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Old 05-08-2008, 21:34   #1
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Painting PVC

My pvc cowl vents are looking pretty rough despite a good cleaning. Can they be painted and if so with what product? Will it last?
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Old 05-08-2008, 22:05   #2
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I use PVC parts in my floating hot tub and have had no luck with paint. There is a commercial brand of paint that is supposed to work, but it chips very easily.
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Old 06-08-2008, 01:24   #3
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I have had good luck painting PVC pipe with a quick drying spray paint made by Rustoleum or Krylon.
This guy says it has last for him for over 2 years. Check it out:

Dorade Boxes

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Old 06-08-2008, 01:37   #4
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I'd say, forget it.
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Old 06-08-2008, 03:20   #5
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Wipe the pvc part down with acetone to etch the surface then paint when the acetone has evaporated.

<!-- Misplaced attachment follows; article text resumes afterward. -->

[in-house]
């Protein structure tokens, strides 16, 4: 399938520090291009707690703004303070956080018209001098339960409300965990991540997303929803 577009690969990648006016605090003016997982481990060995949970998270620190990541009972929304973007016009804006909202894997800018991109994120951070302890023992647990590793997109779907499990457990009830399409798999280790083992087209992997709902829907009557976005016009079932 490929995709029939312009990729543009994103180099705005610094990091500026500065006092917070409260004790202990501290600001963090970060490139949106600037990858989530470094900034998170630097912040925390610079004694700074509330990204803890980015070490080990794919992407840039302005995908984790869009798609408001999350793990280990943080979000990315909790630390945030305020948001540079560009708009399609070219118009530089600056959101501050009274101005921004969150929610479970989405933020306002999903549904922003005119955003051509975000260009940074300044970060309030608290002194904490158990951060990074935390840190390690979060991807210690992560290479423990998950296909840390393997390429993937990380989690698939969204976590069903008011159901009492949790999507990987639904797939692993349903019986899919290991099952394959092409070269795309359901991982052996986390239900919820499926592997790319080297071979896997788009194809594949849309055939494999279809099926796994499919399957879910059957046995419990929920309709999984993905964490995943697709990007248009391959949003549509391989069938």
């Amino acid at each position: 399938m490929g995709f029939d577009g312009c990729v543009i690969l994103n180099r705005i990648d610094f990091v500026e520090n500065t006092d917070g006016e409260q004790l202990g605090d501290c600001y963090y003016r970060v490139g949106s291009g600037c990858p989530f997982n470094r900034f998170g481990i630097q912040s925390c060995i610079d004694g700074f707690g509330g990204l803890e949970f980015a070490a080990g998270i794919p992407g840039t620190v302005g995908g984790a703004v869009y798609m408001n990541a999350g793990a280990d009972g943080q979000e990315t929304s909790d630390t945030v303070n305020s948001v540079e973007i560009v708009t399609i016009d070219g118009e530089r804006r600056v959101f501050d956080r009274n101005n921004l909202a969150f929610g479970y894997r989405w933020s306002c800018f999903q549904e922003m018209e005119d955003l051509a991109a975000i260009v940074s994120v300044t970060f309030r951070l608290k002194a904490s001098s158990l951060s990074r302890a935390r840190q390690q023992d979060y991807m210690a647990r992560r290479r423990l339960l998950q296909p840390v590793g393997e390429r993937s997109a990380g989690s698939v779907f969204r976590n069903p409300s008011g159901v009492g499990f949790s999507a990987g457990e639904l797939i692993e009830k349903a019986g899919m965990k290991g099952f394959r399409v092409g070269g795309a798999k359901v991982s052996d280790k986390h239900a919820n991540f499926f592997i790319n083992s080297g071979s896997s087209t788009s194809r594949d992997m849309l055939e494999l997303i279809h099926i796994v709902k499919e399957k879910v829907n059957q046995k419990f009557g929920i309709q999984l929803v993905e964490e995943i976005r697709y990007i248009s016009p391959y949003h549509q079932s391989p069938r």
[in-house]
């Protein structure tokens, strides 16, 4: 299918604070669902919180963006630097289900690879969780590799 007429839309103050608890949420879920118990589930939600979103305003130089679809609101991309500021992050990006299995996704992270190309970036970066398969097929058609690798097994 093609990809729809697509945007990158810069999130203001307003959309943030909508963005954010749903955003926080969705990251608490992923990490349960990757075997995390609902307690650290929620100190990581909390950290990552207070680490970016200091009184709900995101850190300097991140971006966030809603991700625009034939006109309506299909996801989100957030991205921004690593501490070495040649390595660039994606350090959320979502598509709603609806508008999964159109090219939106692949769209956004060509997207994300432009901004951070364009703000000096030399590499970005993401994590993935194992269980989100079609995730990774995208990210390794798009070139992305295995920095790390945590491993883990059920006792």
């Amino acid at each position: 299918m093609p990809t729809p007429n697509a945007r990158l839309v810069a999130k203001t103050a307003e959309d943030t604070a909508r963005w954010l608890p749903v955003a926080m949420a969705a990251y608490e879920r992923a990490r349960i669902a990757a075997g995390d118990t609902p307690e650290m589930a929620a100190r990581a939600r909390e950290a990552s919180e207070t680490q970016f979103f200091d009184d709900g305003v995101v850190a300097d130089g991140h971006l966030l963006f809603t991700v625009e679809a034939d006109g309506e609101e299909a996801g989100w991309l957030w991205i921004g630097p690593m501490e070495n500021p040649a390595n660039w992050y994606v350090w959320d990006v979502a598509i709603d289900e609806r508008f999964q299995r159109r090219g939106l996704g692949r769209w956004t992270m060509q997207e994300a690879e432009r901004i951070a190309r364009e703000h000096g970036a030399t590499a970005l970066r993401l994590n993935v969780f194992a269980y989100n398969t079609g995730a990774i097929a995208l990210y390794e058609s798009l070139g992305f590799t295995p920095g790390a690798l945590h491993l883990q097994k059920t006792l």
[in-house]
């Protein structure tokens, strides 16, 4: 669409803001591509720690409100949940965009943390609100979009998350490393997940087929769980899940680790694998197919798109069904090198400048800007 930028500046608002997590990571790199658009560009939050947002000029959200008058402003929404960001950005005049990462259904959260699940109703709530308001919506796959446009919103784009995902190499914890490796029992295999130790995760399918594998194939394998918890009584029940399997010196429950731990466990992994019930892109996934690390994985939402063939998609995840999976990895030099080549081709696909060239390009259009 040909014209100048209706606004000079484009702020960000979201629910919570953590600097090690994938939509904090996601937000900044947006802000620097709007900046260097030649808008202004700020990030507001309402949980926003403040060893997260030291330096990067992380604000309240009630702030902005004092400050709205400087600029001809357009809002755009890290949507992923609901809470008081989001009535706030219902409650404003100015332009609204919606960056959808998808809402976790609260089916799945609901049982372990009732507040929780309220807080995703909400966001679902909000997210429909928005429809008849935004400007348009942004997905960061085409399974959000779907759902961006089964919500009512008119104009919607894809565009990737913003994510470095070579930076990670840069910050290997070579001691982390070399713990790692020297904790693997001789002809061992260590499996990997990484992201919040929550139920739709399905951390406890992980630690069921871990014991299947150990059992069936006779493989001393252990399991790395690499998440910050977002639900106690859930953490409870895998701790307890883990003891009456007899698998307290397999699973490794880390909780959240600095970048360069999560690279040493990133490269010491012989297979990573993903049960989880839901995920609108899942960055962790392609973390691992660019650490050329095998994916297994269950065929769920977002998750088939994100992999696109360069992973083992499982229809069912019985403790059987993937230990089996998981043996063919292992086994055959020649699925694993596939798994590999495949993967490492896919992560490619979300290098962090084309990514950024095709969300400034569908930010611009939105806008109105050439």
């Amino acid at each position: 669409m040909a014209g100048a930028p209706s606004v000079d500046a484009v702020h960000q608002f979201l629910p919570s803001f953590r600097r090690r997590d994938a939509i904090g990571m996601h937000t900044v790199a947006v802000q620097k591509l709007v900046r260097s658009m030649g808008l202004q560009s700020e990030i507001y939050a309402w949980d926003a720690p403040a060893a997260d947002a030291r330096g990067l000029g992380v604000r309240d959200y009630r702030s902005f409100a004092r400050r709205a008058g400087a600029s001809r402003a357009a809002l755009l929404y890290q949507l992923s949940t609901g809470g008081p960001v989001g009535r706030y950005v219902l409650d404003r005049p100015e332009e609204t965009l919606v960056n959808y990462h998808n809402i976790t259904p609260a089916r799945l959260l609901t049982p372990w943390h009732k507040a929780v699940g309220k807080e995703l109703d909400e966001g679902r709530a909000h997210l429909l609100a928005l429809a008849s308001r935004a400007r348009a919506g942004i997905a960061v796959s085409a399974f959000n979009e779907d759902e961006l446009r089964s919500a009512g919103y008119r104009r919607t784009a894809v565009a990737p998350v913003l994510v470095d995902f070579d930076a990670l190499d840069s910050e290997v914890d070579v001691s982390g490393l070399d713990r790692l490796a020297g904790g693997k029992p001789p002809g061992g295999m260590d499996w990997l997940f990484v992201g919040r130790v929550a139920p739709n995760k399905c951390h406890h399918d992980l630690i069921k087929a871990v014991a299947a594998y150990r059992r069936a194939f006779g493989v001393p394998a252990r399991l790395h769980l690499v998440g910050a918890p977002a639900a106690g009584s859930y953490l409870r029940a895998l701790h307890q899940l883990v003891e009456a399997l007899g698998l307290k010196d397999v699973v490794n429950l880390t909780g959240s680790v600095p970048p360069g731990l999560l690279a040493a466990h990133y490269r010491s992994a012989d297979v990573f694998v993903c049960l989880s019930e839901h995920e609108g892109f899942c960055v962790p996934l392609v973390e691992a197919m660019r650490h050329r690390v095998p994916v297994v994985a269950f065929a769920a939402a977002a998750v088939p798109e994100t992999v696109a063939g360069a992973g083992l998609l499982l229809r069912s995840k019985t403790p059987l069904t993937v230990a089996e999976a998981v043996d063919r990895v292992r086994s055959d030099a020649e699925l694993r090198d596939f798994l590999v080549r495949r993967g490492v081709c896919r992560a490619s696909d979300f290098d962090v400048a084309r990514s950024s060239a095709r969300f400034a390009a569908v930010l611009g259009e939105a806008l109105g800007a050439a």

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Old 06-08-2008, 03:41   #6
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Plasticized PVC will accept and hold “flexible” paints, such as:
Nicro (Marinco) “Nicro-Cote”
Don-Bur “PVC94"
PolyMarine “Superflex” PVC Paint
Viponds “TautFlex”
IBS “Inflatable Boat Paint” (PVC)
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Old 06-08-2008, 17:11   #7
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Thanks, I will give it a try.
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Old 06-08-2008, 17:44   #8
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HD sells a primer for plastics - it will make the paint stick. I've had luck painting EVERYTHING plastic after using this - I then typically paint the finish coat with appliance paint - it's extremely hard.
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Old 06-08-2008, 19:34   #9
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I just wipe all that sun baked crud off with acetone and a cotton rag and put a vinyl protectant on after that. They look brand new. There is no need to paint them at all. Give that a try before you paint them.
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Old 06-08-2008, 20:01   #10
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Cowl vents (PVC) used to last for years however several years ago the EU and most other countries banned some key substances in plastics (Cadmium etc. ) I believe this severly reduced UV protection. My 20 yeqr old vents looked fair but a replacement looked worse after only 2 years. I used the Krylon "Fusion" which was designed for outdoor furniture. It works pretty good but gets sticky after a year or so. I got some Stainless ones and the problem is resolved.